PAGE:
Grand Teton National Park, Wyoming, June 14, 2017

Grand Teton National Park, Wyoming, June 14, 2017
Grand Teton National Park, Wyoming, June 14, 2017

Wednesday, August 6, 2014

NASA's Level 9 Tour - Mon., Aug. 4

Bob pulled out all the stops for our visit to NASA. He bought tickets for the Level 9 Tour which makes you into a NASA VIP (your badge says so), and takes you to places the NASA tram tours don't (and some they do). Each Level 9 Tour is limited to 12 people. The tour includes lunch that you choose at a NASA employee cafeteria. The one thing the Level 9 Tour does not include is $6 for parking.

The NASA Space Center is located half-way between Houston and Galveston in Webster, Texas. It took us a little over 1/2 hour for the drive from the RV park to the Space Center. We were there when they opened at 10:00 a.m. to check in (at the Information Desk) for our badges, and instructions on where to meet for our 10:45 a.m. tour.

Before the tour, we spent time in the museum learning about the U.S. space program from Mercury, Galileo and Apollo missions to Skylab and the International Space Station (ISS).

At entrance to Space Center
Spacecraft on display in the museum
Each mission designs their own patches; below are some of my favorites (all were on display).
The first patch designed by Alan Shephard
"The Eagle has landed."


Below is the vault where they keep rocks and dirt from the moon.


Moon rocks
Diorama of a moon walk with a lunar rover.
We saw a portion of the museum and then it was time to head to our tour rendezvous point. On our way to the tram stop, we checked out a visitors' map of Mars.


As we waited for our tour guide, we watched hundreds of children go by us to get on the trams. Seems childrens' summer camps include a visit to Space Center. Boy am I glad we're on a Level 9 Tour!

We watched tram after tram depart the Space Center.

Notice all the kids in green shirts?!
Our guide arrived and took us out past the trams, acted like we were going to get on one, then took us around to our ride...

Our ride, a nice, air-conditioned chariot to the stars.
Ooooh, "Offical Vehicle." Starting to feel special.

Our first stop was off NASA property at the Neutral Bouyancy Laboratory (NBL) where astronauts are trained to deal with weightlessness in earth's closest approximation: a swimming pool. But not just any swimming pool! This pool is 40' 6" deep, 202 feet long, 102 feet across, and holds 6.2 million gallons of water. The NBL contains a full-size mock-ups of the International Space Station modules and payloads. In the pool astronauts perform simulated space walk tasks to help train them for missions in space.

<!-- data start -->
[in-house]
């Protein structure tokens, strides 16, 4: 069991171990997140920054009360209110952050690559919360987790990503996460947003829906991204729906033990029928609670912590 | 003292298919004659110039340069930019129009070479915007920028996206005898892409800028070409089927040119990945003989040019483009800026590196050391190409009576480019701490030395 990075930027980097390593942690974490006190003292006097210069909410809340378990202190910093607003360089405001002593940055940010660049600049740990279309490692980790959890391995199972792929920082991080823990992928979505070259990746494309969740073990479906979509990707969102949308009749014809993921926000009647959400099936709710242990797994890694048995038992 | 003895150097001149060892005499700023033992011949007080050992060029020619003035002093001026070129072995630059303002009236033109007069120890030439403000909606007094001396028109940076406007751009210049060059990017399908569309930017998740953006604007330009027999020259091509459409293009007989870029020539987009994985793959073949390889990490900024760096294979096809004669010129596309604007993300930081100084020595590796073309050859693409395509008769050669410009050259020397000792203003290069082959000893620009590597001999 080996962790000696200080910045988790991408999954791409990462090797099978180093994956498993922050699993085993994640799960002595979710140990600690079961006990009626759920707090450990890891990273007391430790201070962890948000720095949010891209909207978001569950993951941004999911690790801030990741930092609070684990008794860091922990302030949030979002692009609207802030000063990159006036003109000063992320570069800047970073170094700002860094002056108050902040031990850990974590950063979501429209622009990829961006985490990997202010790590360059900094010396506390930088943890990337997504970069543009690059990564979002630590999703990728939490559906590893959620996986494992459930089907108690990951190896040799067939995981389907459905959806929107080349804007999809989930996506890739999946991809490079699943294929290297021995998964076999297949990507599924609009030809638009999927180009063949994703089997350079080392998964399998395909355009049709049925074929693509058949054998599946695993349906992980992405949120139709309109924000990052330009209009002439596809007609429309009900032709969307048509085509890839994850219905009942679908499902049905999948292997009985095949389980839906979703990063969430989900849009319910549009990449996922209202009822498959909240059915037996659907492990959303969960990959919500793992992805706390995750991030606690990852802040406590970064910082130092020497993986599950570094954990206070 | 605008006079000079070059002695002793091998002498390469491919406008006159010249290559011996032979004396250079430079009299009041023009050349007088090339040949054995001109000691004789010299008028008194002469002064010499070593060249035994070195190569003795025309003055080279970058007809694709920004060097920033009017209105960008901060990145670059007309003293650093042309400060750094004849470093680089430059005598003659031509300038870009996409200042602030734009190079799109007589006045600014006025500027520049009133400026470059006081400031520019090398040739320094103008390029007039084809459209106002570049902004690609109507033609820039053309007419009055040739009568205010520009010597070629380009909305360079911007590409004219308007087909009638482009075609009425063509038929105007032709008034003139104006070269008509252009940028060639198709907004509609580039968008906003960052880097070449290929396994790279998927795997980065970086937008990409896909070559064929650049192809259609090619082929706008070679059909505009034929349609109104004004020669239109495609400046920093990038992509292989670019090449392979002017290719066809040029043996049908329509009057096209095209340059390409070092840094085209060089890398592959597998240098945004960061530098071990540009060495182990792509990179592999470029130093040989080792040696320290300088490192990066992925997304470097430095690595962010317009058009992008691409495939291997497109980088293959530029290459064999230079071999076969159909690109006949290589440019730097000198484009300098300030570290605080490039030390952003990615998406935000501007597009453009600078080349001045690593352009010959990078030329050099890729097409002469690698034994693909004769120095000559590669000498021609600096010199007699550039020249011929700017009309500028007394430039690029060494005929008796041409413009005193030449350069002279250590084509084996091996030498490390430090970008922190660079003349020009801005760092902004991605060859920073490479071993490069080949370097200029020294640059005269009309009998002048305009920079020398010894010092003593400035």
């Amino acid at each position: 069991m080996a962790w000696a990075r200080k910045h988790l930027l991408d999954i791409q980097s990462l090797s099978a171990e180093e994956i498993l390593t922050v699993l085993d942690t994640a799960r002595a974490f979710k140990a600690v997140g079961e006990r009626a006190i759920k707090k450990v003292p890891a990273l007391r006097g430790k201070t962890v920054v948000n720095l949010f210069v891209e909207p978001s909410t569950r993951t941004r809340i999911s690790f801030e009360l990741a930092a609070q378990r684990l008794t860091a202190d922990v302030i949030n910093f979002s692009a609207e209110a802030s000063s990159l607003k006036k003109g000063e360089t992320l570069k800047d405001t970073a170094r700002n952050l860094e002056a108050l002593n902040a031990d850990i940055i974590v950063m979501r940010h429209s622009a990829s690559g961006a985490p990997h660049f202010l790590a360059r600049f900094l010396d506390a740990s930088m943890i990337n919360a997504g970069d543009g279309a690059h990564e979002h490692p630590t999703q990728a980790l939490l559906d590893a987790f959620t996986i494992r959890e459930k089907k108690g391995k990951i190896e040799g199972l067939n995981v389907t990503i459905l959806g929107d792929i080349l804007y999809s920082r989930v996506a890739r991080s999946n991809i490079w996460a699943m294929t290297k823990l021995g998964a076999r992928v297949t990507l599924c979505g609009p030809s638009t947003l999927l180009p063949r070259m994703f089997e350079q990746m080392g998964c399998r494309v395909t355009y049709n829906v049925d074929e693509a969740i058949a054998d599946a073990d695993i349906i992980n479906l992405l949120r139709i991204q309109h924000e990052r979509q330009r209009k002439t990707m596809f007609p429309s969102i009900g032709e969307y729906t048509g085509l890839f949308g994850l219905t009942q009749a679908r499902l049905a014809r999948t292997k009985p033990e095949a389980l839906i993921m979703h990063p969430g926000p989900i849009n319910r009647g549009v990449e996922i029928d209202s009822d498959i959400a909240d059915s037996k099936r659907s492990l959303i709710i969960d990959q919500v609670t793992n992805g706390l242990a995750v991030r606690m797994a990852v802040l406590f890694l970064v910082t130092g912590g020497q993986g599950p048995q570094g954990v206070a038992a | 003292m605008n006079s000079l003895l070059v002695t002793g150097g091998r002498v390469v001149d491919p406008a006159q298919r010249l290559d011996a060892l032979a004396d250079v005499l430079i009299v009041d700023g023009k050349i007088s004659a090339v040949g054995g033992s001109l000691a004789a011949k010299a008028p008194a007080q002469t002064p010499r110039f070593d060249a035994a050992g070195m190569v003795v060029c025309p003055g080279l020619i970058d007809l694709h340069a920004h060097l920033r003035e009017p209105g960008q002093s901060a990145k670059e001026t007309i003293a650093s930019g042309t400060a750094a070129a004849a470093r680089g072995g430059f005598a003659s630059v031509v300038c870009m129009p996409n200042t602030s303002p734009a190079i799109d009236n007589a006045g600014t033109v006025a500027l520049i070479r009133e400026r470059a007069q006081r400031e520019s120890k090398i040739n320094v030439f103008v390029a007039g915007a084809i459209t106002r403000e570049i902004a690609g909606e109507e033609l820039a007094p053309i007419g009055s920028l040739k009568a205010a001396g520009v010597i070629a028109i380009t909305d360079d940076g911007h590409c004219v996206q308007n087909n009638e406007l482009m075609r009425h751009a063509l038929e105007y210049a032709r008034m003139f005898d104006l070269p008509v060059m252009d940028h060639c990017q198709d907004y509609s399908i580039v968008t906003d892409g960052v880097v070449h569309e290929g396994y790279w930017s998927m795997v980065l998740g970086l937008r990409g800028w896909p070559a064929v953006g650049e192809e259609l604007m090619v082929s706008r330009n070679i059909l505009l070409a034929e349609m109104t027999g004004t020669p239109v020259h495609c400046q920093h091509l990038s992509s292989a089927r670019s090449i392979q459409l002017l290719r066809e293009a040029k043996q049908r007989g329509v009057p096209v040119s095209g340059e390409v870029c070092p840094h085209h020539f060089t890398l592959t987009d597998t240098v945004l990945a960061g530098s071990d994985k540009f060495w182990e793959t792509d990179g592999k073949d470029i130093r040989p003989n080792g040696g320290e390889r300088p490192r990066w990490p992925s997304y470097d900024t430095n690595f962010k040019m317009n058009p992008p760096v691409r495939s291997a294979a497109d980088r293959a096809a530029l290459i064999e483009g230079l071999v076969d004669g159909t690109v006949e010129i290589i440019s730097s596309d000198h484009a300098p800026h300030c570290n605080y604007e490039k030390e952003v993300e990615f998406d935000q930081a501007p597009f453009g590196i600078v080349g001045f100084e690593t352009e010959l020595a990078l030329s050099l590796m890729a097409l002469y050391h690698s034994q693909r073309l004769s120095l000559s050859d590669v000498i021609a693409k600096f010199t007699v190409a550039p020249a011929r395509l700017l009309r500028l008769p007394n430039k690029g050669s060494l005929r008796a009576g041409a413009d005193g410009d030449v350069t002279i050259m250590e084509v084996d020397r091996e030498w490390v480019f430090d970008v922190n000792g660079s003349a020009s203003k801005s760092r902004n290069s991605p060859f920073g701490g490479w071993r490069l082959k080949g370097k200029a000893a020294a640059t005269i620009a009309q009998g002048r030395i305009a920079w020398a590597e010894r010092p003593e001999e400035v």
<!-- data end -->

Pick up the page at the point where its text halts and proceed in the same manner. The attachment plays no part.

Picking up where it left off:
The NBL is where the movie "Armageddon" filmed some of their scenes.

Neutral Bouyancy Lab
Looking into the pool at the full-size mock-up of the ISS.
At the bottom of the following photo is the platform that lowers two fully suited astronauts back-to-back into the pool. If you enlarge the photo, you can see where the astronauts place their backs against the support and where they rest their arms.

Platform to lower astronauts into NBL pool.
Flags of countries participating in the ISS hang in the NBL.
Below is a tribute to the astronauts and civilian who lost their lives in space program disasters.

That was our first tour stop and we were already thoroughly impressed. What more is in store?

Next stop? Space Vehicle Mock-up Facility. Here is where workers assemble full-size mock-ups of vehicles, transports, and components of the space station.

Components of the ISS


Vehicles to use on Mars for exploring the planet's surface.
They can hook up to each other for more space.
Below is the next generation of robot, an arachnid climber. Enlarge and read the description below it, it's quite fascinating.

 

Elon Musk, the inventor of the Tesla car, is now involved in space transportation. SpaceX, Musk's space company, is one of three private contractors bidding to shuttle supplies to the ISS. His brand is Dragon.

Dragon brand, SpaceX, Elon Musk's company
Next, we headed to the space shuttle training facility (Shuttle Avionics Integration Laboratory, SAIL for short). Our guide took us into the actual training cockpit for the space shuttle program. He took photos of us sitting in the training cockpit. Yeah!


Me in the space shuttle training cockpit
Bob in space shuttle training cockpit
Pilot and co-pilot. LOL.